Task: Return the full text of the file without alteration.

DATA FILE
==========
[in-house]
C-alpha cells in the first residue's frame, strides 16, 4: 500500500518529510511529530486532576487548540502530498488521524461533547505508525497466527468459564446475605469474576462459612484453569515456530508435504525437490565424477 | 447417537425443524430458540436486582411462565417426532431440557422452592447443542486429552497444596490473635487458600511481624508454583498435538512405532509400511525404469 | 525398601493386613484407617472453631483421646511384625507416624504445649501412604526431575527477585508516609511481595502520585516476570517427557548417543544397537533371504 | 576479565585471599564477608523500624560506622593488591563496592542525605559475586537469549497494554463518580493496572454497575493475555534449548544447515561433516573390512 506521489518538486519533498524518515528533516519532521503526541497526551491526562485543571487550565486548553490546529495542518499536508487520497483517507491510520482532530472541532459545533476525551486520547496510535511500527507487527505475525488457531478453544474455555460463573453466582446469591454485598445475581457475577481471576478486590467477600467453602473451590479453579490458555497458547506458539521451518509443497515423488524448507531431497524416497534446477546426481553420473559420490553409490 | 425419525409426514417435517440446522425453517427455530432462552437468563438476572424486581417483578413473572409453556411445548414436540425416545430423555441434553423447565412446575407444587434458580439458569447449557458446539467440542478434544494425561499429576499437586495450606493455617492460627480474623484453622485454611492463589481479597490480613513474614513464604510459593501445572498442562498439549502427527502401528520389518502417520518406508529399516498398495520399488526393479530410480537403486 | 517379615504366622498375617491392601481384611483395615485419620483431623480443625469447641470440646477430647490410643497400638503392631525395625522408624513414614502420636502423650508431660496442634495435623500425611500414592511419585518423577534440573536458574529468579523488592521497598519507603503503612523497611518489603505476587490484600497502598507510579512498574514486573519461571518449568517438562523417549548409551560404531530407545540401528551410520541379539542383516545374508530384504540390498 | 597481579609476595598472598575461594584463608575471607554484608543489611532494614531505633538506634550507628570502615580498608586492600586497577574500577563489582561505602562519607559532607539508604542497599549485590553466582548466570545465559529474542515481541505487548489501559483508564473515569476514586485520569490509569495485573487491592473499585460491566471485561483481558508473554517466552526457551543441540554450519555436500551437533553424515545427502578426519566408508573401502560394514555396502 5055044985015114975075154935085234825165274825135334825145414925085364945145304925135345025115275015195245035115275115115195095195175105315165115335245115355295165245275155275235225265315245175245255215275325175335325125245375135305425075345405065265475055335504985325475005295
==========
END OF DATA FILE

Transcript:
[in-house]
C-alpha cells in the first residue's frame, strides 16, 4: 500500500518529510511529530486532576487548540502530498488521524461533547505508525497466527468459564446475605469474576462459612484453569515456530508435504525437490565424477 | 447417537425443524430458540436486582411462565417426532431440557422452592447443542486429552497444596490473635487458600511481624508454583498435538512405532509400511525404469 | 525398601493386613484407617472453631483421646511384625507416624504445649501412604526431575527477585508516609511481595502520585516476570517427557548417543544397537533371504 | 576479565585471599564477608523500624560506622593488591563496592542525605559475586537469549497494554463518580493496572454497575493475555534449548544447515561433516573390512 506521489518538486519533498524518515528533516519532521503526541497526551491526562485543571487550565486548553490546529495542518499536508487520497483517507491510520482532530472541532459545533476525551486520547496510535511500527507487527505475525488457531478453544474455555460463573453466582446469591454485598445475581457475577481471576478486590467477600467453602473451590479453579490458555497458547506458539521451518509443497515423488524448507531431497524416497534446477546426481553420473559420490553409490 | 425419525409426514417435517440446522425453517427455530432462552437468563438476572424486581417483578413473572409453556411445548414436540425416545430423555441434553423447565412446575407444587434458580439458569447449557458446539467440542478434544494425561499429576499437586495450606493455617492460627480474623484453622485454611492463589481479597490480613513474614513464604510459593501445572498442562498439549502427527502401528520389518502417520518406508529399516498398495520399488526393479530410480537403486 | 517379615504366622498375617491392601481384611483395615485419620483431623480443625469447641470440646477430647490410643497400638503392631525395625522408624513414614502420636502423650508431660496442634495435623500425611500414592511419585518423577534440573536458574529468579523488592521497598519507603503503612523497611518489603505476587490484600497502598507510579512498574514486573519461571518449568517438562523417549548409551560404531530407545540401528551410520541379539542383516545374508530384504540390498 | 597481579609476595598472598575461594584463608575471607554484608543489611532494614531505633538506634550507628570502615580498608586492600586497577574500577563489582561505602562519607559532607539508604542497599549485590553466582548466570545465559529474542515481541505487548489501559483508564473515569476514586485520569490509569495485573487491592473499585460491566471485561483481558508473554517466552526457551543441540554450519555436500551437533553424515545427502578426519566408508573401502560394514555396502 5055044985015114975075154935085234825165274825135334825145414925085364945145304925135345025115275015195245035115275115115195095195175105315165115335245115355295165245275155275235225265315245175245255215275325175335325125245375135305425075345405065265475055335504985325475005295